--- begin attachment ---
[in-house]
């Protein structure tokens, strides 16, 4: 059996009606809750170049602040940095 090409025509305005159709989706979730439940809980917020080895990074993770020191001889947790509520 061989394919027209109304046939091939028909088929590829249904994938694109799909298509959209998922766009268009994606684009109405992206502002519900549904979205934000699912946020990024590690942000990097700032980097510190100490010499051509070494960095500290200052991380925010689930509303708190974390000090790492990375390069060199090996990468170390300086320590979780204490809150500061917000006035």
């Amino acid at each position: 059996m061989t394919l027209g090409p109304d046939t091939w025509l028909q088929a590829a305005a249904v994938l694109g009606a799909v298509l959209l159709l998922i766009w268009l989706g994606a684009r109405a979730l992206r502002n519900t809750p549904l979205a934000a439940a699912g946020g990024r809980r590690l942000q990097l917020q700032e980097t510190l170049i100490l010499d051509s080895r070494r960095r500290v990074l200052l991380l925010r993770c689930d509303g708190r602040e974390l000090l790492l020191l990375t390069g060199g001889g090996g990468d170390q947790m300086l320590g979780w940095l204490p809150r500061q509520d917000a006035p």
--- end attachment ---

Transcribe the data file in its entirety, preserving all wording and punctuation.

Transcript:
[in-house]
């Protein structure tokens, strides 16, 4: 059996009606809750170049602040940095 090409025509305005159709989706979730439940809980917020080895990074993770020191001889947790509520 061989394919027209109304046939091939028909088929590829249904994938694109799909298509959209998922766009268009994606684009109405992206502002519900549904979205934000699912946020990024590690942000990097700032980097510190100490010499051509070494960095500290200052991380925010689930509303708190974390000090790492990375390069060199090996990468170390300086320590979780204490809150500061917000006035």
């Amino acid at each position: 059996m061989t394919l027209g090409p109304d046939t091939w025509l028909q088929a590829a305005a249904v994938l694109g009606a799909v298509l959209l159709l998922i766009w268009l989706g994606a684009r109405a979730l992206r502002n519900t809750p549904l979205a934000a439940a699912g946020g990024r809980r590690l942000q990097l917020q700032e980097t510190l170049i100490l010499d051509s080895r070494r960095r500290v990074l200052l991380l925010r993770c689930d509303g708190r602040e974390l000090l790492l020191l990375t390069g060199g001889g090996g990468d170390q947790m300086l320590g979780w940095l204490p809150r500061q509520d917000a006035p």